It has also begun rolling out its distribution deal with Morrisons, just this week expanding it to Yorkshire. That agreement has left analysts cock-a-hoop over Ocado’s prospects as a distributor for other retailers, particularly after Steiner admitted the firm is building a platform to allow it to run multiple businesses globally.
However despite all this Ocado still can’t work out how to turn a profit. The main reason why analysts are pinning their hopes on distribution deals is that Ocado’s business performance hasn’t matched up to promise.
Yet there appears little reason for this. It is actually difficult to find fault with the service. The product range is good and expanding, now at 36,000 lines, order accuracy has increased to 99 per cent and more than 96 per cent of its deliveries are on time or early.
That’s a customer experience that no other supermarket can match and Ocado knows it. It invested early in service and accuracy and has left rivals in its wake.
The problem is Ocado doesn’t have a brand to match. Customers are confused about who Ocado are.
The association with Waitrose suggests an upmarket offering yet a marketing campaign last year promoting value and pricing initiatives suggests they want to be perceived as offering low prices.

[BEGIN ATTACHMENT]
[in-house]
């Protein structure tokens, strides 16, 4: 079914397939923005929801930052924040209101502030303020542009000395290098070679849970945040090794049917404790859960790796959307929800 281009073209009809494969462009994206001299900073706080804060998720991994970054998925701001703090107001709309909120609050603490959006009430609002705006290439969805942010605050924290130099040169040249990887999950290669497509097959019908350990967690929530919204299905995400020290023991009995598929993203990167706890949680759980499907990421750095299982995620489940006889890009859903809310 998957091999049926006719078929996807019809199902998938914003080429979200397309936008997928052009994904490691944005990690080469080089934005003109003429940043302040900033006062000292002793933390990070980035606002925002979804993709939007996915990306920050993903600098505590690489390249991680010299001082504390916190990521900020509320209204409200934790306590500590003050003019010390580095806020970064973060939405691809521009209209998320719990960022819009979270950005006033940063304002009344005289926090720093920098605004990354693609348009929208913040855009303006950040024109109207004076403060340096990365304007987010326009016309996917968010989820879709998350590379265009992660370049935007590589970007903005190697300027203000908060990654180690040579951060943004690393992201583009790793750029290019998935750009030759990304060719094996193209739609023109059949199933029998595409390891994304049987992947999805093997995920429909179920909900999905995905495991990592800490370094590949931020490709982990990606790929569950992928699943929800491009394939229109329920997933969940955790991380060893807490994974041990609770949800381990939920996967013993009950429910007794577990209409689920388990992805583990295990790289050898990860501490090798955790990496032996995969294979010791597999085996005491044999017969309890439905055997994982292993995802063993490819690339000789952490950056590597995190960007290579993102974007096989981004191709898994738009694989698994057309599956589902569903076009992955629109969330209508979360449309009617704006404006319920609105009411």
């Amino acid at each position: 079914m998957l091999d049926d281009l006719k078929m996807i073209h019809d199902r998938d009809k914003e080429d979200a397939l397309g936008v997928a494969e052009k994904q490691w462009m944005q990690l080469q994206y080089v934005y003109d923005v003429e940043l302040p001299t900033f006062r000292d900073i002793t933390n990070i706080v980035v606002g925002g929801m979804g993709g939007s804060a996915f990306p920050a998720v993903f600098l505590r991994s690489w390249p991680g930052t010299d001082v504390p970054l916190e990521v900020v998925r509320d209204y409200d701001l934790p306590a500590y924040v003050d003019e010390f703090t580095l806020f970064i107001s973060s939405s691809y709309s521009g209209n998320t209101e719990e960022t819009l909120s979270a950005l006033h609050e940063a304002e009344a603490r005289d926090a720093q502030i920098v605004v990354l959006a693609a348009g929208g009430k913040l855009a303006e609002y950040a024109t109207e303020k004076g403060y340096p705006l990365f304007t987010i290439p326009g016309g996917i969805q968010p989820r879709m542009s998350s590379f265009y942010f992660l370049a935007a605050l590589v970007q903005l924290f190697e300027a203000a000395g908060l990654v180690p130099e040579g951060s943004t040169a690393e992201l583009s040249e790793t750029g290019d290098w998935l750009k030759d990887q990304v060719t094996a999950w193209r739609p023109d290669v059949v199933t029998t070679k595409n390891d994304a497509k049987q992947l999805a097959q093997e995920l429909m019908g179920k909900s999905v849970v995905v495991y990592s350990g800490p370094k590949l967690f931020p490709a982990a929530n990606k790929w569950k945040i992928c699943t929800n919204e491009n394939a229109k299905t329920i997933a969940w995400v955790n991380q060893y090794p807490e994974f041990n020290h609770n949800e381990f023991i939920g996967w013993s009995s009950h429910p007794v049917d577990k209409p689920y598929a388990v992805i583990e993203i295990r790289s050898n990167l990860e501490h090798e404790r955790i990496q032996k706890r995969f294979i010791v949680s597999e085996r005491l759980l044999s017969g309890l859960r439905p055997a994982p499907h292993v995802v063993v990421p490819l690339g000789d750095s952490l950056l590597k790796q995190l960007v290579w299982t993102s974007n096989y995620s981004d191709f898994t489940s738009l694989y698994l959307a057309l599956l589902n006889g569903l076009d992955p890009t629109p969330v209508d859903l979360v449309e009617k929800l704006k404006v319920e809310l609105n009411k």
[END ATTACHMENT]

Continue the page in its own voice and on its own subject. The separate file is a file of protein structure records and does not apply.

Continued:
Are they just going after people that can’t be bothered to shop in stores and if they aren’t what is their target market?
Ocado has done some brand building through a sponsorship of Channel 5’s Big Brother and ads in OK! and the Daily Express. It has also started doing some guerrilla marketing outside rivals’ stores but these are small scale and unlikely to grab the attention of the wider public.
Yet none of this is making people excited about the brand. On YouGov’s Brand Index it floats around the middle of a list of 25 supermarkets for almost every metric, behind all of the big six plus Aldi, Lidl and Iceland. That isn’t where a forward-thinking online grocery company with some of the best customer service should be.
Ocado seems happy to simply tick along, using marketing to acquire new customers without setting the online grocery market alight. Steiner told Marketing Week in a call with journalists earlier this week that its current marketing strategy “will continue” this year.
There is no doubt it is working because its market share is growing and its customer acquisition is up 40 per cent year on year, while active customers increased to 385,000, up from 355,000 in 2012.
Yet if Ocado wants to build a profitable company for the long term it needs to do a better job of explaining to people what the brand stands for, why it’s different, why they should be shopping with it rather than rivals.
Ocado’s marketing team needs to take some risks and bring some innovation to its strategy to get people talking about the brand.
Now is not the time for a business as usual approach to marketing.
It is the time for something inspirational.